I don’t know about magic lassos, but some modern lie detectors probably do work, because they measure breathing, sweating and blood pressure. Deceiving puts the body under a lot of stress.

You can get a lot from just looking at people. Studies show that liars touch their face more, look away, swallow too much and talk more cautiously (they use more words – “I did not do it” instead of  “I didn’t“).

Gregory Peck takes on the Mouth of Truth in Roman Holiday. Love how genuinely worried Audrey Hepburn looks here.

Not all lie detectors are high tech though. It was said that if a liar put their hand in the ancient Roman “Mouth of Truth” it would get bitten off!

A bit of untruth can be useful sometimes. Here’s a painfully honest first date, from The Invention of LyingContinue reading

How to read minds

Back to the Future’s Doc had limited success with his psychic device

Close your eyes and let me read your mind. Hmm. Would you say you sometimes feel insecure, especially with people you don’t know very well? I sense you need others to like you, and are quite self-critical. I get the feeling you are mostly reserved, but when you feel like it, you can easily be the centre of attention. And you… you seem to be on the brink of making a big decision. I’m getting something about telephones; does a broken phone mean anything to you?

This is the Forer or Barnum effect. P. T Barnum was a fascinating 19th Century showman and hoaxer. He said he had “something for everyone” which of course he did! These statements are so general they can apply to anyone and are still used by psychics, palm readers and astrologers all the time to great effect. Some even cleverly contain totally opposite ideas in one sentence: remember when I asked you if you were sometimes shy, but then sometimes outgoing, too?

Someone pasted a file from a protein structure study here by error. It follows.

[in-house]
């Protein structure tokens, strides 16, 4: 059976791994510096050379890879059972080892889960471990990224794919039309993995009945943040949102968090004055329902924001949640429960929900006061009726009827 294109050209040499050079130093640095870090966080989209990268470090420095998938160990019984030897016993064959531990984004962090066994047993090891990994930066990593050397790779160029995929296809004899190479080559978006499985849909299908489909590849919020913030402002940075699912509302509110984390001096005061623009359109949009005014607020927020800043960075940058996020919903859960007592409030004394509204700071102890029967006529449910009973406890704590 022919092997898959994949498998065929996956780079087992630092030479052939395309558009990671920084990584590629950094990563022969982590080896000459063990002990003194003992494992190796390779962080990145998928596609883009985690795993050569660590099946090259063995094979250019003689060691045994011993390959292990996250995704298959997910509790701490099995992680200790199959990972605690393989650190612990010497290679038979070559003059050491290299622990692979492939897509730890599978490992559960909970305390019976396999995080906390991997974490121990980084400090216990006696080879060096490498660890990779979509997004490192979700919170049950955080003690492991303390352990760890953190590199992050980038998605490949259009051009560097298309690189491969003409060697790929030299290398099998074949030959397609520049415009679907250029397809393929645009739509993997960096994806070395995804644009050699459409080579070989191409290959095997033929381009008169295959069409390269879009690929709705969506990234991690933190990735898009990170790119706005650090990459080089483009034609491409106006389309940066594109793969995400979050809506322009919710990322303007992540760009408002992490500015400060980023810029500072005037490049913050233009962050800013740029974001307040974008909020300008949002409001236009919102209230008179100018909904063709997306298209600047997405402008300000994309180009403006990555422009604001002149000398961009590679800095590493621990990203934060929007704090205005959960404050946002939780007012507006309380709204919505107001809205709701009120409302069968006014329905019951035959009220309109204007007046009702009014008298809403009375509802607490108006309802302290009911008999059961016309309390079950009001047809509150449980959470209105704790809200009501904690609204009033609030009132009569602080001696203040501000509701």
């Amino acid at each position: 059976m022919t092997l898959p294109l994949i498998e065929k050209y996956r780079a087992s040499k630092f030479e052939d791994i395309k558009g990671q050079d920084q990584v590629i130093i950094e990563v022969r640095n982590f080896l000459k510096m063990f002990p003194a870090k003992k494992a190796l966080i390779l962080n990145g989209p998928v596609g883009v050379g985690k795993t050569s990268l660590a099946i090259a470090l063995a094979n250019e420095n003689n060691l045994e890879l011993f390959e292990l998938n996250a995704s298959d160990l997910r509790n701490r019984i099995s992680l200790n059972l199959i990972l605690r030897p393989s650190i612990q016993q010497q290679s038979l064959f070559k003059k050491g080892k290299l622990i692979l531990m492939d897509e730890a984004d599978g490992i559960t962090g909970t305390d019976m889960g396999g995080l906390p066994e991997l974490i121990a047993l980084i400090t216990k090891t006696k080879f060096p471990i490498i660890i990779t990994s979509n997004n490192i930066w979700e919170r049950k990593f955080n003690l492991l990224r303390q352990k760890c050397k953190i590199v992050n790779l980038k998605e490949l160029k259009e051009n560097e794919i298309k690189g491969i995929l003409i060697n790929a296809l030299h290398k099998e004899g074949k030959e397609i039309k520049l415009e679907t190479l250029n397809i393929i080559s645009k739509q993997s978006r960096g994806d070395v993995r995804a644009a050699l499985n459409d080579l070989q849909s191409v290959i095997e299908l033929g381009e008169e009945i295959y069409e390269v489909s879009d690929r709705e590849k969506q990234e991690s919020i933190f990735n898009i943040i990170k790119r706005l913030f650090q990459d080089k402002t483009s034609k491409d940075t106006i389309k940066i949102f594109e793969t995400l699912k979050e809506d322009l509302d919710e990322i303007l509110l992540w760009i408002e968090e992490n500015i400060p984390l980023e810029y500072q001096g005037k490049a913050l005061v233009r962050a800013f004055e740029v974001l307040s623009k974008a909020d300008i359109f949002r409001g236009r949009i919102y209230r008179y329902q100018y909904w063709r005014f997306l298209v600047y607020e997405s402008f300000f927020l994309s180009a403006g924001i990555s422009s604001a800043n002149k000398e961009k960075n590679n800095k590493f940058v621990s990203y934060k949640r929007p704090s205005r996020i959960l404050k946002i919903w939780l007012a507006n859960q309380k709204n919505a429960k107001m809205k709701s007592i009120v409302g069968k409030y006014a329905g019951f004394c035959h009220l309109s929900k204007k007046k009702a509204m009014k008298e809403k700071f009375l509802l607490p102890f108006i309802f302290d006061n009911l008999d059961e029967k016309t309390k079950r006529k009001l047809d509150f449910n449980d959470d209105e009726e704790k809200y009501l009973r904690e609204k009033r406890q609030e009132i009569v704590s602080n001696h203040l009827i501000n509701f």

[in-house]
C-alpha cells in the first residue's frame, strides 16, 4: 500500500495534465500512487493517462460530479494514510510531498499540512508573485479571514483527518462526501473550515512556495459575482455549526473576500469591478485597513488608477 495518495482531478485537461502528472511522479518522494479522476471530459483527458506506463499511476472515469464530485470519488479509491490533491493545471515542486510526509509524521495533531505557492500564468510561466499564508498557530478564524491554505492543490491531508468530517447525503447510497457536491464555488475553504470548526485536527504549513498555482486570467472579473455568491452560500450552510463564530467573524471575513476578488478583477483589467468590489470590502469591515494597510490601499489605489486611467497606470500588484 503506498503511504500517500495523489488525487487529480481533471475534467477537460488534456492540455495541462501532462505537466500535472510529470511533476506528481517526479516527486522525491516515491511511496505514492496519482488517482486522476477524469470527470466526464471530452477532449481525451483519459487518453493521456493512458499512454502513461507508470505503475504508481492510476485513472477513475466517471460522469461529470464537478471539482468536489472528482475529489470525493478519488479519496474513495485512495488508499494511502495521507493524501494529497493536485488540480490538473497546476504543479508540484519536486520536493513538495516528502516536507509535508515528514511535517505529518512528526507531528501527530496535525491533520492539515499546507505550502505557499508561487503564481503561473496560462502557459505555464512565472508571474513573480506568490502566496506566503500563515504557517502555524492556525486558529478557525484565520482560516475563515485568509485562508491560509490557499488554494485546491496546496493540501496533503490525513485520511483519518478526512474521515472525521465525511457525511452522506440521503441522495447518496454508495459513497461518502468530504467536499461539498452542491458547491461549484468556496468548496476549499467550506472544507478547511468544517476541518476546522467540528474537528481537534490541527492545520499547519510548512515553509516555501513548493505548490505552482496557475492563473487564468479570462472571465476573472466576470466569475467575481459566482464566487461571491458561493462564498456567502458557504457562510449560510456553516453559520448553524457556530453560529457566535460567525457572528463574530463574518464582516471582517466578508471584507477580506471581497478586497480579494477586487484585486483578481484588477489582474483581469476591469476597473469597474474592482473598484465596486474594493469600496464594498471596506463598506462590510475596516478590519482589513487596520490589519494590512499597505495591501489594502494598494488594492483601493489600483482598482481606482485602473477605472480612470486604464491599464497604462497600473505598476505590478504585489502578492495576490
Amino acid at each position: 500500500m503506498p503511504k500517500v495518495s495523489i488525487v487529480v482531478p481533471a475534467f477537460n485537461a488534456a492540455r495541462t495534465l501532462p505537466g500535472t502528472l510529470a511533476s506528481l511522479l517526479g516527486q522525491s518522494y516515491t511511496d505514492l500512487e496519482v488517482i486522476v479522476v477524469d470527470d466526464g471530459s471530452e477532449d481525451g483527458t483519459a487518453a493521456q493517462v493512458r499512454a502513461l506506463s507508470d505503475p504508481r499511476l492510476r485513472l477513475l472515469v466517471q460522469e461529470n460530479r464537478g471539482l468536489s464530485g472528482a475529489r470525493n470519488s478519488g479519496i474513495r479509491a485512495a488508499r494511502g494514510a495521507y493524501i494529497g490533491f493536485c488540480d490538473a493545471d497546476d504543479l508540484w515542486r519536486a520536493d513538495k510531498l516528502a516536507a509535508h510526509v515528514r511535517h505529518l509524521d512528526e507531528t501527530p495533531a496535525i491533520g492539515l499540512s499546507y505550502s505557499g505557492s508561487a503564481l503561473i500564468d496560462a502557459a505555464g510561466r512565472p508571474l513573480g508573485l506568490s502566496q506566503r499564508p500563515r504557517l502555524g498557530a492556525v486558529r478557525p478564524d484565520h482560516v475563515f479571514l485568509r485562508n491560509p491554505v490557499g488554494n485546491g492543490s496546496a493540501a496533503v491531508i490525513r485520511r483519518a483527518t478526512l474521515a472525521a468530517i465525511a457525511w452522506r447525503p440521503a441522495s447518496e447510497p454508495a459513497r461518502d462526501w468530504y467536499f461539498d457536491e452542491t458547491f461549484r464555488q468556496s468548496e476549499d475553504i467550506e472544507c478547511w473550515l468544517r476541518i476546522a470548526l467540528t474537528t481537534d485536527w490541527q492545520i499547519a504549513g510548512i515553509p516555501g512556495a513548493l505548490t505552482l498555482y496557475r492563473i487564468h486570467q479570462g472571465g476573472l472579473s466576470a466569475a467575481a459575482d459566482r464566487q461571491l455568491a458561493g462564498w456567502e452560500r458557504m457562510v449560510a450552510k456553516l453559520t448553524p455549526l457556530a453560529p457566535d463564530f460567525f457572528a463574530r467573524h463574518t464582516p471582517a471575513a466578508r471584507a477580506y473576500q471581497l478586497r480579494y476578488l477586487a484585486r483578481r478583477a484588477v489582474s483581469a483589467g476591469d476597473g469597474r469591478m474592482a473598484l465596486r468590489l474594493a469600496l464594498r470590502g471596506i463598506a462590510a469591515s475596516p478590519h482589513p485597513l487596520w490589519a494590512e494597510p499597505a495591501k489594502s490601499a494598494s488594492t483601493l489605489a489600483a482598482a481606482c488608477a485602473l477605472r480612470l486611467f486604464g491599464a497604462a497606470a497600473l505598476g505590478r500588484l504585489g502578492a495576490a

Horoscopes are full of Barnum statements – but don’t take my word for it. Look at these predictions from different star signs on How many of them apply to you (or anyone who might be likely to read and believe their horoscopes)?

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Do you believe in ghosts?

ImageDo you believe in ghosts? How about now? Yeah, I’m not sure either, to be honest. A lot of ghosts in photos look eerily like random rock formations or shadows, to me. Some of them are definitely good though… notice anything funny about this picture?

Ghost photos are nothing new. When photography first started cameras needed long exposures, so the Victorians were always getting ghosts in their pictures by mistake. An optical scientist called Brewster was the master of the ghost photo and you can see some fun deliberate ones concocted by him and other mischevious Victorians here and here. Charlatan mediums used camera tricks too.

These days spirit orbs are all the rage with ghost photographers. Spirits are apparently quite shy, and only appear as little glowing balls of light after the film is developed. Chances are the camera flash is just lighting up specks of dust or water in the air. But who knows for sure? Are ghosts real? Have a look through the pictures below and decide for yourself.

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Believing the impossible

Moonie wedding

The Unification Church is famous for its mass weddings.

Why do people believe the things they do? It’s something I think about a lot in my job. People do seem to really like believing in things that can’t be proved.

The leader of the moonies, Sun Myung Moon, died recently, but not before collecting millions of followers around the world. Tom Cruise and Katie Holmes still can’t be mentioned without Tom’s Scientology. The Queen in Alice Through the Looking Glass managed to believe six impossible things before breakfast!

It’s easy to make fun of these people, (especially Tom Cruise) but have a look at this article! The Christian writer talks about how religion, for him, is about emotion and imagination. Skepticism and atheism are hot at the moment, so to come out and say that is pretty brave.

It certainly seems like life can be more fun if you keep an open mind. Having said that, I’m not sure how much fun David Icke is having in this clip…